Moving in Memory, Julia Randall’s sixth volume of poems, explores our relationship to nature, to art, and to our past selves. In these poems, Randall’s familiar terrain—the woods, streams, and fields of Maryland—becomes our own. She takes us “through the fields/ of Queen Anne’s Lace and clover,” through woods filled with rock maple and sassafras, to places she discovered as a child.
I am Piedmont born and bred
between far hills and sea,
great hardwoods overhead,
and waters gently
falling down the Bay
But these poems also express Randall’s uneasiness with trying to exist in a world increasingly divorced from nature. They spring from a sensibility that pits memory and its recovery in art against the encroachments of commerce and technology.
What shall restore
cedar and sycamore, sweet springs,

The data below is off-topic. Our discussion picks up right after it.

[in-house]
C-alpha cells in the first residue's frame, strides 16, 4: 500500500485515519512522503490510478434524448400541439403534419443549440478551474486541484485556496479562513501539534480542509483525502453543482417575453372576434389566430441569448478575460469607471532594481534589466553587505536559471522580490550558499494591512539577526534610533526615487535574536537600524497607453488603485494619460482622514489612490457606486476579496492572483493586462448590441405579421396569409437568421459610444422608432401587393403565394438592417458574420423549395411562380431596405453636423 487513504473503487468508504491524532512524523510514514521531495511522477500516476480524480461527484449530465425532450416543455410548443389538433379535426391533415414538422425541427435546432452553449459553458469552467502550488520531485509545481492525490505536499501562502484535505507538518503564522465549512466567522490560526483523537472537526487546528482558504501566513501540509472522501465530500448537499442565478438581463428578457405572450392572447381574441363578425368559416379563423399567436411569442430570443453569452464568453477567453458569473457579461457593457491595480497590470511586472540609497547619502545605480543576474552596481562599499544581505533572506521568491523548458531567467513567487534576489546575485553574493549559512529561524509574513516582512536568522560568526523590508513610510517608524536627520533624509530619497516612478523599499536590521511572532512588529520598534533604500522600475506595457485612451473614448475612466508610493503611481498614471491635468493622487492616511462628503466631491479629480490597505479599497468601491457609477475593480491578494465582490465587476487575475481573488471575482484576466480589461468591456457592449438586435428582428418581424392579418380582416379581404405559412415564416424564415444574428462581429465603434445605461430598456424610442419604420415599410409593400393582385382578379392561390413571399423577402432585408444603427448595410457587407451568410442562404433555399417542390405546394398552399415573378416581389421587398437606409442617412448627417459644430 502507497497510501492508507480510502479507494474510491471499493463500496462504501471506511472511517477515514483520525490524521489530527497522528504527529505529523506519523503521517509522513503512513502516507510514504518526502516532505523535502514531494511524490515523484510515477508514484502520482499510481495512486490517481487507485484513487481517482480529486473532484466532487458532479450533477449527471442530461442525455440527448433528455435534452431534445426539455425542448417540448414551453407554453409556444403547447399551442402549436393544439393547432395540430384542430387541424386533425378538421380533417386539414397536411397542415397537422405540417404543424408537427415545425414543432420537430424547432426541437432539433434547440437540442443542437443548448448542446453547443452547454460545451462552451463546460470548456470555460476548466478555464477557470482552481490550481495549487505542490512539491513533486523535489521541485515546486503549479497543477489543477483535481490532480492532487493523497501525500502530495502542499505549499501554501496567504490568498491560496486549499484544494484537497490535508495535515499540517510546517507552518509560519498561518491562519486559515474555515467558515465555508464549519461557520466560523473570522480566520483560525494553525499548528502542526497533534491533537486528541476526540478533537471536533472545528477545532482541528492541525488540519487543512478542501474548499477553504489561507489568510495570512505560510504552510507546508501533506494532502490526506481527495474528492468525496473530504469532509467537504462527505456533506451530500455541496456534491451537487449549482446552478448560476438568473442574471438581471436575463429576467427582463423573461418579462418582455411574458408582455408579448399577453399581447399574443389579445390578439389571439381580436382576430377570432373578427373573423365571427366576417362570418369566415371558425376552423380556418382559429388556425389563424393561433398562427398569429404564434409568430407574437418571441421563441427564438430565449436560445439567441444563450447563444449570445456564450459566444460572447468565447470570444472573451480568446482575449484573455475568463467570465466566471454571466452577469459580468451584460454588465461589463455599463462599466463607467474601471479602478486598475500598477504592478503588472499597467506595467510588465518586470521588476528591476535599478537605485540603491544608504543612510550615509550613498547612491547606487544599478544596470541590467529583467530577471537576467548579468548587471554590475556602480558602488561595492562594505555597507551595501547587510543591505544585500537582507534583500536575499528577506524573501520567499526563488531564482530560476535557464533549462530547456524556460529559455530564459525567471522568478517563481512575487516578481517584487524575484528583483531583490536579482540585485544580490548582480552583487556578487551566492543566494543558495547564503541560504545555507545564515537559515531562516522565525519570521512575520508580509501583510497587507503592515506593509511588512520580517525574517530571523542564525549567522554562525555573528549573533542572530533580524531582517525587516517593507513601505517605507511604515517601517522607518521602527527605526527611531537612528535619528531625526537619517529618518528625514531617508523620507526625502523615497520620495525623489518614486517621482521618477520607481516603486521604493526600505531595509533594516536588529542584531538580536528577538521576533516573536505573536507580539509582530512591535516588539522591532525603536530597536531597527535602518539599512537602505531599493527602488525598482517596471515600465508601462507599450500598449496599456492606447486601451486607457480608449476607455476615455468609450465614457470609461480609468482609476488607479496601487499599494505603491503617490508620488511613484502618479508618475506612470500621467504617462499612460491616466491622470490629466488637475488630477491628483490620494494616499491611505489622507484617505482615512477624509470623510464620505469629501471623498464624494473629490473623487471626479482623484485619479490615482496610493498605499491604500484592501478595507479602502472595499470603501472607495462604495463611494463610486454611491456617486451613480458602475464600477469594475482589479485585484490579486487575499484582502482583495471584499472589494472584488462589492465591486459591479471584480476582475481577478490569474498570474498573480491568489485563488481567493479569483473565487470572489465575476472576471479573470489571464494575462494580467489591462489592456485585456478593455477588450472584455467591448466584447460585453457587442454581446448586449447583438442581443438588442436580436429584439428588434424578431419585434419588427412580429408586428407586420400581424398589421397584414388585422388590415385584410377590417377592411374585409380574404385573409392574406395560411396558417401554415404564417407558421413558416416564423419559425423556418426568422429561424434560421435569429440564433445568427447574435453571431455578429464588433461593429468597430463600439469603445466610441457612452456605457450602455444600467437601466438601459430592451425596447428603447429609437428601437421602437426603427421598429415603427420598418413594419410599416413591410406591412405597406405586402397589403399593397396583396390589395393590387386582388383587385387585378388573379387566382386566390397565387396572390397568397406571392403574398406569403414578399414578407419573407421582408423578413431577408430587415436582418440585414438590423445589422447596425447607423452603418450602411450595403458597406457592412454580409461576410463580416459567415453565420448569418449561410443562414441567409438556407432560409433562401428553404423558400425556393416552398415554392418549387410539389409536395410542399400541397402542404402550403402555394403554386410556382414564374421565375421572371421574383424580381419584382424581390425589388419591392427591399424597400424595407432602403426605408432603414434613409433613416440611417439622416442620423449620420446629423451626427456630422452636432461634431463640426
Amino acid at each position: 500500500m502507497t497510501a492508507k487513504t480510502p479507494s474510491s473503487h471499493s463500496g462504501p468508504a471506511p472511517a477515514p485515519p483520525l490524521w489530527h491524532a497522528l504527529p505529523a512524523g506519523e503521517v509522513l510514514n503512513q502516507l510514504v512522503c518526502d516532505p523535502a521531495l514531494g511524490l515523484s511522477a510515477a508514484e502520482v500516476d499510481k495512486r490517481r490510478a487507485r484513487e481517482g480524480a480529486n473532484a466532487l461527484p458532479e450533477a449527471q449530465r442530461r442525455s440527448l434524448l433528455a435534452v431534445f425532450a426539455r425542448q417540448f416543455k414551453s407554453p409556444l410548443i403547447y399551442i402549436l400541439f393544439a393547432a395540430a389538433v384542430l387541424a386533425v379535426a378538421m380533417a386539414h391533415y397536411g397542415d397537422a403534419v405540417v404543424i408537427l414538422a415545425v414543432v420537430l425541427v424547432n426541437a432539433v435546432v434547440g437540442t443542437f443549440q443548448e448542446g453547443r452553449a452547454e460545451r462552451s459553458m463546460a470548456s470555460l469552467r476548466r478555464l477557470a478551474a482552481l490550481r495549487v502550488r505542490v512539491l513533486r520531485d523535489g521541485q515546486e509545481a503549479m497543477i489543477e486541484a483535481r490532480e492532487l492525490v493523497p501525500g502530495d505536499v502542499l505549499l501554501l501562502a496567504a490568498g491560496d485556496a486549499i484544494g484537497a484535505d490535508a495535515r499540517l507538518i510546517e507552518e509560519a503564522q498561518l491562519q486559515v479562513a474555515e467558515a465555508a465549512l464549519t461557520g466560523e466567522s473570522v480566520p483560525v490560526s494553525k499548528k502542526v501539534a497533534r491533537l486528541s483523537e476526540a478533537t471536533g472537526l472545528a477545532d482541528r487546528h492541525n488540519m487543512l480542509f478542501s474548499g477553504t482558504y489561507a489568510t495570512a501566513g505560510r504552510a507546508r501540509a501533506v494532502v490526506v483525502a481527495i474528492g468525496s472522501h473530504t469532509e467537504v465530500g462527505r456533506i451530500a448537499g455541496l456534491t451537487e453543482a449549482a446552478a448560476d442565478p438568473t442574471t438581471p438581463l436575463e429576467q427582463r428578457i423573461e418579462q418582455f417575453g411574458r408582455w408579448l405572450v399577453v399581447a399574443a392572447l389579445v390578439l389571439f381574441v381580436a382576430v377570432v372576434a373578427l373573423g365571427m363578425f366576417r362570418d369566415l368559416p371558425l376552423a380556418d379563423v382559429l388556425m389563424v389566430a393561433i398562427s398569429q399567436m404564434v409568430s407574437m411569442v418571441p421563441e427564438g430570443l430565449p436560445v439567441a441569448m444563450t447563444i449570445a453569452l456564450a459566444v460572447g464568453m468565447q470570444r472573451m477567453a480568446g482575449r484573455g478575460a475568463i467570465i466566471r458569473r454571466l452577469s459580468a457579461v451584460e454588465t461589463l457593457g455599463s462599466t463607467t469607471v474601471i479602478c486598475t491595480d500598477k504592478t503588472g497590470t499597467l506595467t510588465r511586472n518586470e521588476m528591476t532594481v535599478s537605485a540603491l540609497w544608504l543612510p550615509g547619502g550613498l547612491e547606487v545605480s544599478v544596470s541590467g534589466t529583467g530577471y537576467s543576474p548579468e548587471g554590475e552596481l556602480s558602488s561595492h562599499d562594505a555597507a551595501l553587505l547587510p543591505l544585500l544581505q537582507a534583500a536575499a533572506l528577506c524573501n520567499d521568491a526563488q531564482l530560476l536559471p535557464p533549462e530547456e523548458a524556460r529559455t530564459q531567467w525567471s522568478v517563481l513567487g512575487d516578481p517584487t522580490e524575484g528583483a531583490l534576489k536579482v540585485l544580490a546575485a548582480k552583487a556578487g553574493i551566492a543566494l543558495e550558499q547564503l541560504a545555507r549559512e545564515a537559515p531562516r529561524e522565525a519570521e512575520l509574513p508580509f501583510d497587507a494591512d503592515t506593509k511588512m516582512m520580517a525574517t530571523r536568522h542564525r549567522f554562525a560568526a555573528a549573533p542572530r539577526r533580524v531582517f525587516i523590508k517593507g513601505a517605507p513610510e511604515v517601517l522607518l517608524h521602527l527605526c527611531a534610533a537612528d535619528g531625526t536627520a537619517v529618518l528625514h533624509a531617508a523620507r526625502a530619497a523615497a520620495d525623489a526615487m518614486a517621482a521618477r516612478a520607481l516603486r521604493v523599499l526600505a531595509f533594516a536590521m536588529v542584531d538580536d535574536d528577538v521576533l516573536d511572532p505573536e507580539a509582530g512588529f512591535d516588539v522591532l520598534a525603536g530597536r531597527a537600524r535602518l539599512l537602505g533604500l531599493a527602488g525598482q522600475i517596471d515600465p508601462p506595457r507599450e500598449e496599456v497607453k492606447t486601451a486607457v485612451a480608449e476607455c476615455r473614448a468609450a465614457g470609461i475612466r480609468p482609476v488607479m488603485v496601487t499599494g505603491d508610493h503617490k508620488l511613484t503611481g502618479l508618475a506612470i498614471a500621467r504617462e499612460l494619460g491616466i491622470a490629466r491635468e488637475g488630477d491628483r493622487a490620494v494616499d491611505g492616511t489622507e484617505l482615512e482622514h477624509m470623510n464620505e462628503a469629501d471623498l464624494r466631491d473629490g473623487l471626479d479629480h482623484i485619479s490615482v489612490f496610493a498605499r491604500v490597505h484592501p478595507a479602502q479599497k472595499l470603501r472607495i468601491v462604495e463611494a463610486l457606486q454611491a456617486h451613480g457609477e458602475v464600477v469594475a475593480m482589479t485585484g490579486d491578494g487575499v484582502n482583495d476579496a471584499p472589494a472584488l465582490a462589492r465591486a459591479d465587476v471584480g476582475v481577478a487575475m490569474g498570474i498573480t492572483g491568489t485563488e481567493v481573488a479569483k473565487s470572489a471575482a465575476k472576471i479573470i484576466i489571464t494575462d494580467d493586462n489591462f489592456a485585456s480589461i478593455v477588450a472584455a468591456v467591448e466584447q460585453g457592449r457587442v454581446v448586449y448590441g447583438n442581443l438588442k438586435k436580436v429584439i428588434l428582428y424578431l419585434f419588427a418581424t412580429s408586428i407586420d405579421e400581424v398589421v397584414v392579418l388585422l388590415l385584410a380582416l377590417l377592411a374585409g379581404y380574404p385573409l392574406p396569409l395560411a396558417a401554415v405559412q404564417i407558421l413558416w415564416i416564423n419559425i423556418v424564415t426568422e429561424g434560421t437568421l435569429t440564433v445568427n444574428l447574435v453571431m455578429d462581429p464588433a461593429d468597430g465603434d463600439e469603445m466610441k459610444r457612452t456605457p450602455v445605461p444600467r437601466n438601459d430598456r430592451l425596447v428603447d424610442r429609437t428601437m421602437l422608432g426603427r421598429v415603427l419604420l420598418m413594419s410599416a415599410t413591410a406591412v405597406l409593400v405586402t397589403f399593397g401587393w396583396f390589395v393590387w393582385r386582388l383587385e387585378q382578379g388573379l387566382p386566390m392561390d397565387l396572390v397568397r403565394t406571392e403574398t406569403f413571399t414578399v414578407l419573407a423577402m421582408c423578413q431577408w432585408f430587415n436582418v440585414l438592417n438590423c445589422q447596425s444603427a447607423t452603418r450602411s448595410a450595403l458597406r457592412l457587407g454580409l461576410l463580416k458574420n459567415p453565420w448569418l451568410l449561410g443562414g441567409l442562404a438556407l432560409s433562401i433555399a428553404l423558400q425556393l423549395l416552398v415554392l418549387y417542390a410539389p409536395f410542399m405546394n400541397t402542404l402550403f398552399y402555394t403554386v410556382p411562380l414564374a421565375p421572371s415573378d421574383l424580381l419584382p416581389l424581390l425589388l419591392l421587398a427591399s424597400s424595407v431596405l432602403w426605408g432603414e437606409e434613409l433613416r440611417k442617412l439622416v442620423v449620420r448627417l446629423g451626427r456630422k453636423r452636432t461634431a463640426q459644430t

the secrets of the forest floor, where now
backhoes and scaffoldings
and gray computers set us free
to manufacture loves and lifeless things
along the steely groves where no bird
Unmistakably a lyric poet, Randall varies traditional forms in a way that is both reminiscent and original. Her musicality often surprises us into the recognition that poems can still sound like poems. In writing about place, memory, aging, and loss, Julia Randall displays a wide-ranging intelligence, a keen eye, and a necessary anger, as well as joy, humor, and acceptance.
Julia Randall is the author of The Puritan Carpenter, Adam’s Dream, The Farewells, and other books.
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